A couple of weeks ago, a friend retweeted the release announcement of Debian 10:
Debian 10 buster has been released! https://t.co/Qm1Oc7SXiF— The Debian Project (@debian) July 7, 2019
First thought: it has taken a couple of years but here it is.
Second thought: these people know how to curate software… wait, my spider-sense is tingling crazy.
And then I realized the connection between how the Debian project solves certain projects around software ecosystem curation and some of the least happy parts of the life of the Scala developer: the trouble with libraries, mainly binary compatibility problems.
Library galore perils
It can be argued that the single factor that makes modern development–with Scala or otherwise–more productive is the extensive use of tons and tons of open source libraries. What in other times would have required months of development is today a handful of lines of code depending on tens of libraries1.
However, this powerful practice carries the seeds of important problems that can curtail its benefits. Out of the many possible perils of the profuse use of libraries, most of them are given short shrift by the development team as if they were not our responsibility. Take a look at the skeletons in our closet:
Licensing. There are many kinds of software licenses and more than one definition of open source out there2. Some of the licenses impose restrictions on the systems those libraries integrate to (e.g. GPLv3) and we cannot equate “I can download it from Maven central” with “I can use it freely”.
There is an SBT plugin to quickly check the licenses of your dependencies called sbt-license-report. Most of the licenses are detected and classified (e.g. Apache, GPL with Classpath Exception) but in some cases, the information is missing from Maven Central and you will need to do a manual check.
Library quality. Not all the code that is released as libraries meets the same standards of quality. Even when meeting high standards, the assumptions or the focus of the library can be far from the design of your application, making you work around the library design doing circuitous designs. Sometimes we want a banana, but the library we have found has a giant gorilla holding the banana. Think about this gorilla as concepts unrelated with your application and bugs (in the library or its transitive dependencies).
Adopting libraries should not be done blithely but after a cost-benefit analysis. Remember the Sturgeon’s revelation: 90% of anything, including libraries, is crap.
Security. It’s not just that we are inheriting bugs and design warts from the libraries we use, we are increasing the surface area for security.
This kind of horror story is less likely to happen for libraries better staffed in which you need to have a track record to become a committer. However, in the long tail of libraries out there, don’t expect all projects to have these practices. In the end, the chain is as weak as the security of the weakest library you depend upon.
While it’s impossible to avoid not yet known security problems, aka zero-day vulnerabilities, these are reported by the security community to the CVE database that can be checked automatically from SBT with the sbt-dependency-check plugin. You can even make your build fail with the
Compatibility issues. Unlike the previous ones, this problem can’t be overlooked because when we have a library compatibility problem, like the typical binary compatibility issue like the feared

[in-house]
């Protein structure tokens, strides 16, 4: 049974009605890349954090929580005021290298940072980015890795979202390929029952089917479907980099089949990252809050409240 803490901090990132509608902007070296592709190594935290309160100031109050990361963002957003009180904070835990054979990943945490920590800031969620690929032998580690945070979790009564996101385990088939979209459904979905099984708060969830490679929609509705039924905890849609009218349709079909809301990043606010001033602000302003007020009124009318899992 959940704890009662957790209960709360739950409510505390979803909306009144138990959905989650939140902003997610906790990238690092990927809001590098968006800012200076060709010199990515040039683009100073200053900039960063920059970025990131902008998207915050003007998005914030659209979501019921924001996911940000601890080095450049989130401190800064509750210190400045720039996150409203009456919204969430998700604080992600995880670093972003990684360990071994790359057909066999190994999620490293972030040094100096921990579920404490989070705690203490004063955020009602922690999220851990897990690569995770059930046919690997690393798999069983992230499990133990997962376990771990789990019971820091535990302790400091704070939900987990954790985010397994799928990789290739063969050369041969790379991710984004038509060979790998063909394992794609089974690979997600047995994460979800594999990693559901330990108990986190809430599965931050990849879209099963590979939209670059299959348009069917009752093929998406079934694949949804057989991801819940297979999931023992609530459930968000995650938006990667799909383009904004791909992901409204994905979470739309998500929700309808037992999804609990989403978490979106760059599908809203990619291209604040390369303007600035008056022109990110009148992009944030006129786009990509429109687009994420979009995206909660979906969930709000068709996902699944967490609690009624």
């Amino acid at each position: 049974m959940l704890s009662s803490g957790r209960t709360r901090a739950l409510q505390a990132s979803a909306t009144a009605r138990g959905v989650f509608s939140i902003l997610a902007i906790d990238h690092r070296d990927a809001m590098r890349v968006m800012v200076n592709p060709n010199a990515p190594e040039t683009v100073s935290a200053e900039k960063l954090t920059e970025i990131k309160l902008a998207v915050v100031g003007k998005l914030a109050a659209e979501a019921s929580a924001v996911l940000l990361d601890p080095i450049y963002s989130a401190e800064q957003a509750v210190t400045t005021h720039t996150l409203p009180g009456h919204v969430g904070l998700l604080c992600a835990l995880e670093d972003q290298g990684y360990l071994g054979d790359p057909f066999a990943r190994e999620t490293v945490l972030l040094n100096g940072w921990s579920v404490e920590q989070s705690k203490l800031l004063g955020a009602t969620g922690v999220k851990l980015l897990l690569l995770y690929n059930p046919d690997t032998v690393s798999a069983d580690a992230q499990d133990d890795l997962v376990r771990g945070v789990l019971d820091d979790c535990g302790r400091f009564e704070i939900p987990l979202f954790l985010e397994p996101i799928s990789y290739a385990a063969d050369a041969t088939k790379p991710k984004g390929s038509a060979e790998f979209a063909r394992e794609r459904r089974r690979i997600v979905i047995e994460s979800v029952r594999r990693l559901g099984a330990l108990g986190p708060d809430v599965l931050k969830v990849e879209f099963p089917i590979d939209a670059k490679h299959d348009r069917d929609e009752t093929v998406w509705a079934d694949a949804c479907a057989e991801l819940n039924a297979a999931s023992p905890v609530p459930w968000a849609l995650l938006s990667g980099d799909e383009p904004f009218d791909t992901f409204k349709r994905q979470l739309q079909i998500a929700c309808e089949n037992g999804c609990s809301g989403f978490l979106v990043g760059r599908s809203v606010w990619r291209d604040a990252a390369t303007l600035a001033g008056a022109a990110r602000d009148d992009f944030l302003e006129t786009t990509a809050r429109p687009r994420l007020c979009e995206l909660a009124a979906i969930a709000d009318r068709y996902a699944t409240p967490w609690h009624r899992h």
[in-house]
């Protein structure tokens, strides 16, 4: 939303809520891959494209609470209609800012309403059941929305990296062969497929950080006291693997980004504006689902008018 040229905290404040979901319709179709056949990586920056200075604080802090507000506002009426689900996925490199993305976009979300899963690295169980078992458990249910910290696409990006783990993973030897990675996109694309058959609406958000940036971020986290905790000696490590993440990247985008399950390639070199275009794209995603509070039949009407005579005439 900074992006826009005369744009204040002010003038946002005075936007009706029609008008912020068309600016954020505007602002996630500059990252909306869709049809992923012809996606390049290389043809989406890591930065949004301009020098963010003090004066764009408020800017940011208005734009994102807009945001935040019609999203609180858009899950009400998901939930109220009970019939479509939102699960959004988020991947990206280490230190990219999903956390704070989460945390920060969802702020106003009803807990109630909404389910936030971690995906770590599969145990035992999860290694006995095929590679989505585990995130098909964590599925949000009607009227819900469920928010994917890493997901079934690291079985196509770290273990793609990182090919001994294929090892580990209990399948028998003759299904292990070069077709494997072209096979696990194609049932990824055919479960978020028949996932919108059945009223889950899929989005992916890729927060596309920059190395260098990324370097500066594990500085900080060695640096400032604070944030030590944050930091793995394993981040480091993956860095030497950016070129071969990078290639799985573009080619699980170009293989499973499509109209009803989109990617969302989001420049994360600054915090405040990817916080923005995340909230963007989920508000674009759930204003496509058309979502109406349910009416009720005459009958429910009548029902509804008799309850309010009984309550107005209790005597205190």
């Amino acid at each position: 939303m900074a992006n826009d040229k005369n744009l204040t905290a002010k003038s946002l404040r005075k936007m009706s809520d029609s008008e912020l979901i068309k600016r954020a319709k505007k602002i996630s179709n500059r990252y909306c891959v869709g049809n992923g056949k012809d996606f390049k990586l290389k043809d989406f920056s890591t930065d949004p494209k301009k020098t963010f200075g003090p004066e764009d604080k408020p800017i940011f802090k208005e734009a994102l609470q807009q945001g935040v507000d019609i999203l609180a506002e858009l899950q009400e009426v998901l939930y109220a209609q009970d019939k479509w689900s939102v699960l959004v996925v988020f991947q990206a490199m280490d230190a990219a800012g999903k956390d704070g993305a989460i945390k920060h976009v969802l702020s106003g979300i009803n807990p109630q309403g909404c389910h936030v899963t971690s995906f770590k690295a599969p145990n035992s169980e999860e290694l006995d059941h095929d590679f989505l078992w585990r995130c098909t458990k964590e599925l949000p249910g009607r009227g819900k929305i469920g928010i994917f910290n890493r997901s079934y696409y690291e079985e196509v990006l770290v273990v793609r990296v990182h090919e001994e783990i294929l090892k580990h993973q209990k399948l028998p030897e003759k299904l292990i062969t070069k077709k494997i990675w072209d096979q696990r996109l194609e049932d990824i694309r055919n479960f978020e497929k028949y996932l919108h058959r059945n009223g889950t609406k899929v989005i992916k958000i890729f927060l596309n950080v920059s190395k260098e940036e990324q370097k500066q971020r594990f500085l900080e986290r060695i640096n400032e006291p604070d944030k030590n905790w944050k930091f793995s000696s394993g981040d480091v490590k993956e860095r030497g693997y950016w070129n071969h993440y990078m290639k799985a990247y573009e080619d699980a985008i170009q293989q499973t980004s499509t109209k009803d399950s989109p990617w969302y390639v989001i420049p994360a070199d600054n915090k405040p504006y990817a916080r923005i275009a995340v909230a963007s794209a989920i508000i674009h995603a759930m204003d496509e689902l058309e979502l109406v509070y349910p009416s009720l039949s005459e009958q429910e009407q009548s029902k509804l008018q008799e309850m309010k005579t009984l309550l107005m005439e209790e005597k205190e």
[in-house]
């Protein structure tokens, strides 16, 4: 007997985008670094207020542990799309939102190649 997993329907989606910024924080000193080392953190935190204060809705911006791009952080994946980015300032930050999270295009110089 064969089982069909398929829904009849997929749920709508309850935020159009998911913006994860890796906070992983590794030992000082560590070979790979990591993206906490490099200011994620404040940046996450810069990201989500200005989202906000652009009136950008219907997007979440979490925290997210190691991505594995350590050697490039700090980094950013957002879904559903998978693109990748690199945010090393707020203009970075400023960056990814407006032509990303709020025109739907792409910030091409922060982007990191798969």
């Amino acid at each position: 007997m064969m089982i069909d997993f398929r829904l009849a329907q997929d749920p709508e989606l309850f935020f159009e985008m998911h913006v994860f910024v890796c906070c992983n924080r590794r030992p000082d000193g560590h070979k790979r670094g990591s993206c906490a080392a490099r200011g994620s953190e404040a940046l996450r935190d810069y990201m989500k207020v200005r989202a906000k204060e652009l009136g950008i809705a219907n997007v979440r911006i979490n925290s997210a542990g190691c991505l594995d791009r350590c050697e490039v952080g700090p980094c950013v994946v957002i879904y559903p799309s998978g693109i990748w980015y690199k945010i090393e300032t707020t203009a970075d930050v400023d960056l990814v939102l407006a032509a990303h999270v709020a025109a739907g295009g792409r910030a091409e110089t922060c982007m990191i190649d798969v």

IncompatibleClassChangeErrorour code refuses to work. You can ignore that one of your libraries has a license you are violating but not fixing a conflict of versions is like spurring a dead horse. Congratulations, you are enjoying a JAR Hell! Way more about this in the next section.
All these problems get amplified by the fact that when we decide to marry one library we are not marring just that library but all its family: potentially many transitive dependencies. You need to check the licenses of all those libs, evaluate their quality, monitor its CVE’s and pray for them not to have a version conflict with the other libraries you are using.
To illustrate why we have this library compatibility problem let’s use a simplified example. Imagine you have an application that has two direct dependencies libraries a and b. Both direct dependencies depend on library c but–to our despair–not the same version.
Dependencies as intended
When we run our program, we cannot have two versions of the same library (unless using OSGi) and version 1.1 of c is evicted in favor of the other one.
Dependencies in runtime
When a dependency eviction is a problem? When the assumptions made by the code depending on the evicted library are not met by the one used in runtime. There are two types of problems:
Binary compatibility problems. Our Java/Scala code gets compiled to bytecode that invokes specific methods with some number of parameters of some definite types. If c 2.2 adds a new argument to some method that a is invoking, a
NoSuchMethodExceptionwill be raised. If the whole class has been renamed or removed, then a
ClassNotFoundExceptionone. And if a static method is converted to a normal one,
Semantic compatibility problems. Even if the public signatures of library c don’t change we can face compatibility problems because some assumptions are not captured by method signatures. For example, we might have a class in c with a constructor with default values that might change between versions completely changing what library a is asking c to do. This is trickier to diagnose that an
In an ideal world, we will have libraries with semantic versioning, which is a convention directed towards making our lives as consumers of libraries easier:
Given a version number MAJOR.MINOR.PATCH, increment the: MAJOR version when you make incompatible API changes, MINOR version when you add functionality in a backwards-compatible manner, and PATCH version when you make backwards-compatible bug fixes.
If all libraries were following this versioning system it would be easier to manage evictions as you’ll be sure that c 1.2 could be safely replaced by c 1.9. However, it’s difficult that this ever happens because you can check binary compatibility in an automated fashion3 but semantic compatibility is more elusive.
Another practice that helps mitigate this problem is to reduce the number of dependencies by:
- Not using libraries unless they pay for its salt.